Payload vs Maximum Reach for 57 Cobots

In this article I share an illustration comparing the Payload vs Maximum Reach for 57 cobots. In my last post I shared some links to websites that list almost each and every cobot that the market currently has offer. Some of the websites provide comparison charts permitting the direct comparison of the listed cobots with respect to their primary specifications: payload capacity, maximum reach and repeatability. While those are nice, to me, a picture says more than thousand columns in a table.

Visualizing Cobot Characteristics

Hence, I thought it would be useful – not just for my own curiosity, but also for some people out there – to have some graphical visualization for the cobot specs. I was looking for such a thing on the web. Some OEMs provide such plots for their line-ups, but I was unable to find any comparative graphic. So I decided to make one.

Payload vs Maximum Reach

As a first visualization I chose to plot the Payload vs Maximum reach for various cobots out there. Have a look at the plot below.

The figure displays a total of 57 cobots from 14 OEMs. Of course, the plot reflects an evolution of the work of engineers, product developers and sales people. They have identified the requirements of various profitable cobot applications and designed their product line-up accordingly.

Some Interesting Observations

Said this, the plot has some notable areas:

  • There is an empty area for the payload mass 0-4 kg and max. reach > 1000 mm. This would be long-reach and low payload robots. Of course robots with sufficient reach and higher payload capacity can serve this segment. However, this probably results in an inefficient solution with the purchase of a robot that is way too powerful and potentially heavier than necessary. The latter might imply slower operation and longer cycle times. Potentially there are different solutions for such scenarios rather than using a cobot?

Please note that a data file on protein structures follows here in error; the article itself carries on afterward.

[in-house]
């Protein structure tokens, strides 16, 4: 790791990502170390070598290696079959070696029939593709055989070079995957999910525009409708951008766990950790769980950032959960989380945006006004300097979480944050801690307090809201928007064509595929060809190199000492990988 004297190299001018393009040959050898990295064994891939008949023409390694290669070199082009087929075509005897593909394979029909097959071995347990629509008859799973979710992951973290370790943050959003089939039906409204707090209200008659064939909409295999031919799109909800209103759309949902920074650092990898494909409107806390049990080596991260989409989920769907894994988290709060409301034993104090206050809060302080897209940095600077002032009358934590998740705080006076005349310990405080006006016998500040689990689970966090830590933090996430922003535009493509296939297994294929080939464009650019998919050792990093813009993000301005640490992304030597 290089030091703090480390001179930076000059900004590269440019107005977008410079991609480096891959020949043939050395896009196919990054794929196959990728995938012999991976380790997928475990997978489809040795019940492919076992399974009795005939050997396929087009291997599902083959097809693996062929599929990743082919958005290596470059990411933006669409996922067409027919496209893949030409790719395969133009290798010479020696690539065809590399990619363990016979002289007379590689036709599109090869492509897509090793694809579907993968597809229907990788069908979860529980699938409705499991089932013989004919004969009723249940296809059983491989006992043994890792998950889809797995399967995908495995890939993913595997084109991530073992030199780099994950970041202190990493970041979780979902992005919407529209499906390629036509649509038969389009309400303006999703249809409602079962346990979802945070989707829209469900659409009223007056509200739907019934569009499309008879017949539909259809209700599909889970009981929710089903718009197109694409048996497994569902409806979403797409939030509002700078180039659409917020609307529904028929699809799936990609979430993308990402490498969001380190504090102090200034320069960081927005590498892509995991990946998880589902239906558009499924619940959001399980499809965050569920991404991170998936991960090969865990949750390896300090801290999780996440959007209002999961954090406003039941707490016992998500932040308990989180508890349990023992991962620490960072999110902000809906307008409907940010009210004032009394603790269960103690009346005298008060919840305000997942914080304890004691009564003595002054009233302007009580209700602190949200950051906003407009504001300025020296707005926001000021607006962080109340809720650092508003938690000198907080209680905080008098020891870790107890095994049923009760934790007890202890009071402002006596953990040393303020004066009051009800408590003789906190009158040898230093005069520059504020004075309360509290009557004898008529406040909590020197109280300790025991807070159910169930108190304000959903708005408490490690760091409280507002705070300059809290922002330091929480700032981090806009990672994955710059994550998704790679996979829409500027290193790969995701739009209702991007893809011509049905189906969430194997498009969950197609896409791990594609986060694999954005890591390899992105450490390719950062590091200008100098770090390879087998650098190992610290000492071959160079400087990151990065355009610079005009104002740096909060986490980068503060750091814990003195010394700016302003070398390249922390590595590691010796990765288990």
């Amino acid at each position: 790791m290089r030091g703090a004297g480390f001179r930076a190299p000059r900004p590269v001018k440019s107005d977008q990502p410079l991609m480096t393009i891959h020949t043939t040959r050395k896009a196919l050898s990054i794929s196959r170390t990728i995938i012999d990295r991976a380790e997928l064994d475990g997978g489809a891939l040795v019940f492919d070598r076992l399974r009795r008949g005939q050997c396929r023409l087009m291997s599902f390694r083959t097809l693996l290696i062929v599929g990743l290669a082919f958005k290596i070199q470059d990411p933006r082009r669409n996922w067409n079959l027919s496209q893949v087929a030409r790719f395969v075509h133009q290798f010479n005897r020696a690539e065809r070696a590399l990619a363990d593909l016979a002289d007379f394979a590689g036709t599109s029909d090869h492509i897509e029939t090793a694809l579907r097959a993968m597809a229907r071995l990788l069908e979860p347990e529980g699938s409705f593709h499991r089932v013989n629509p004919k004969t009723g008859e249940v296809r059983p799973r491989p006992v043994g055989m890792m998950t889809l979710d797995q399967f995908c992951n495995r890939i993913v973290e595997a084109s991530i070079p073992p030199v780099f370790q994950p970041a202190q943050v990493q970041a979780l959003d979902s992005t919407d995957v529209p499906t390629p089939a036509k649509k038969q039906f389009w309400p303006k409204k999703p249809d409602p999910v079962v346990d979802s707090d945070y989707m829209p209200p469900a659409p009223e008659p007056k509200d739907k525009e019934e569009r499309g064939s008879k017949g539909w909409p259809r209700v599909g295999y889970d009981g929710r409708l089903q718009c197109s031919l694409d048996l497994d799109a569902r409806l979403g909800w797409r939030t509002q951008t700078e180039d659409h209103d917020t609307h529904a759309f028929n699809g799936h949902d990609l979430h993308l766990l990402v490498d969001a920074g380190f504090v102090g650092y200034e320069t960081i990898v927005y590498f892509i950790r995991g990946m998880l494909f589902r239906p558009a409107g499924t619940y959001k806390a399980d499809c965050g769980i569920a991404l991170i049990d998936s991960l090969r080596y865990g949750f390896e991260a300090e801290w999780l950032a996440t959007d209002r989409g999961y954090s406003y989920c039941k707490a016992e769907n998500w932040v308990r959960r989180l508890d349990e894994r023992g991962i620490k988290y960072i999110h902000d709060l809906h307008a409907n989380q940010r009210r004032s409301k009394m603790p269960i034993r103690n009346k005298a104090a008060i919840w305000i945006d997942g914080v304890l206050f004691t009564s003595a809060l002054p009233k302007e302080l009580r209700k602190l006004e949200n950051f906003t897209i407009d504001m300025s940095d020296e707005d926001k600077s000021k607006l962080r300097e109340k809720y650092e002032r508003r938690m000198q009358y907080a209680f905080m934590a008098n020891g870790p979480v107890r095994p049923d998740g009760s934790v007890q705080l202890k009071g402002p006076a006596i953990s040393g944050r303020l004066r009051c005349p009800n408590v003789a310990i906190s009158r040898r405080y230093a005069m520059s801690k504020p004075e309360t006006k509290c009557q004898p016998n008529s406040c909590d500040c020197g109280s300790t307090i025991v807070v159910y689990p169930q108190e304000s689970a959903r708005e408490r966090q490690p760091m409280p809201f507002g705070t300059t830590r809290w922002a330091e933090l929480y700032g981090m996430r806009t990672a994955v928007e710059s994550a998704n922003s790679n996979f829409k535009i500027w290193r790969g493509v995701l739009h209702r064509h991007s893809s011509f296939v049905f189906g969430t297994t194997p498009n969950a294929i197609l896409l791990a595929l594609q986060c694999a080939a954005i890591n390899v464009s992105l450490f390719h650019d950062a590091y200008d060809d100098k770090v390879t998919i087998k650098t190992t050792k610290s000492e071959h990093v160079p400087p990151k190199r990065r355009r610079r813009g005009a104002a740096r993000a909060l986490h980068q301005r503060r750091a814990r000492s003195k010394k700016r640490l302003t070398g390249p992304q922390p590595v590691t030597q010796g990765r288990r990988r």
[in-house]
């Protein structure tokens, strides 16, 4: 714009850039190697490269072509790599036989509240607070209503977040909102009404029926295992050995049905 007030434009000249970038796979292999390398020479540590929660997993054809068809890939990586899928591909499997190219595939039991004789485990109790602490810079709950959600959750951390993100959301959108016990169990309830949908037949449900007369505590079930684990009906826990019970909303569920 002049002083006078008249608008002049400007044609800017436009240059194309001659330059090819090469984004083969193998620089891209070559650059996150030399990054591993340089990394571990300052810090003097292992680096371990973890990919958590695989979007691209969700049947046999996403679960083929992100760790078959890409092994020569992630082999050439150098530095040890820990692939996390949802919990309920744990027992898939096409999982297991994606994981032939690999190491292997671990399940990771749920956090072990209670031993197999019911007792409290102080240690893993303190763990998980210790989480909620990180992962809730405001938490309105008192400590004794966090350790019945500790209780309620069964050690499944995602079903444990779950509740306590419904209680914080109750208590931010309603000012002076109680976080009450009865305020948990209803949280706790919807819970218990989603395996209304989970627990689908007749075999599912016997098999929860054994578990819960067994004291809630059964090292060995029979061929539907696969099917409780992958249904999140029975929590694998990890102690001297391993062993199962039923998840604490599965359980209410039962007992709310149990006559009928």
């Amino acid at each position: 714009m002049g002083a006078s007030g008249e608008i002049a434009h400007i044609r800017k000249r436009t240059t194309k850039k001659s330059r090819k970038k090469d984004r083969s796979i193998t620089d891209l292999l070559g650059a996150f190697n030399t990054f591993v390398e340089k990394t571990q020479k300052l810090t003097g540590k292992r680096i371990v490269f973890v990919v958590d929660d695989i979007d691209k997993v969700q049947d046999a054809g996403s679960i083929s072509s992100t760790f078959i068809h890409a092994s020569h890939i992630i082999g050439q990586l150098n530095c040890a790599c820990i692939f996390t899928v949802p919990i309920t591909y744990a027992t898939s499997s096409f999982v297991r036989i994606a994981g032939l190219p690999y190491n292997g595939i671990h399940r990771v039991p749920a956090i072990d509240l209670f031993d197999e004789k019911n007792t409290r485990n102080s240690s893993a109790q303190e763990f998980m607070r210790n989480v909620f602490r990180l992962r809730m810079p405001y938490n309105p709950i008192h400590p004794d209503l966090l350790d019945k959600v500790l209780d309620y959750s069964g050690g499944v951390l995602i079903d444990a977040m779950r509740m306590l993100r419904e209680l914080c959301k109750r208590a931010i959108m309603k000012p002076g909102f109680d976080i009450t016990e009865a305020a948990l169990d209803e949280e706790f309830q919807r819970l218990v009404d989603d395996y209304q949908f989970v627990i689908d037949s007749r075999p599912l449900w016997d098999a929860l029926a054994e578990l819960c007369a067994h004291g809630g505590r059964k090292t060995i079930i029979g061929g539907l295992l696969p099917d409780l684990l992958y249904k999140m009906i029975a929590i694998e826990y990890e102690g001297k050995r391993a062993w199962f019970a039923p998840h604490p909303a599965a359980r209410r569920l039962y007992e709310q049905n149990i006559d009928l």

• There is another notable blank spot in the area from 700 mm and 1200 mm reach with a payload capacity of 9 to 14 kg. I am curious to understand the reason for this gap. Is there no profitable application requiring such a robot? Or are there better solutions in that range already in place?
  • Cobots with a payload capacity of more than 15 kg are rare. In fact, there is a growing demand for cobots with higher payloads, especially for machine tending and palletizing applications. So I would expect see this region become more populated in the near future.
  • There are basically no high payload (>5 kg) short reach robots (<700 or 800 mm). There seems to be a linear barrier towards low reach with a slope of approximately 3.75 kg / 100 mm reach. If you need to move a certain payload or apply a certain force within a comparably small workspace, you will accommodate a bigger robot in your line. Short and strong is not an option to buy. There does not seem to be a profitable application that asks for a robot with these characteristics. Would you have a use for such a robot?

What’s next?

The data displayed in the figure above is not exhaustive. I mean, the plot does not cover all cobots that you may find on the market. But I think it draws already a good picture of what you can buy. If you find a mistake or have some suggestions to update the plot, let me know.

Note, the payload and maximum reach are not the only characteristics that matter. The maximum velocity and also the payload inertia can play an equally important role. I am going to make a few more plots like this. Maybe there is something particular you would like to see?

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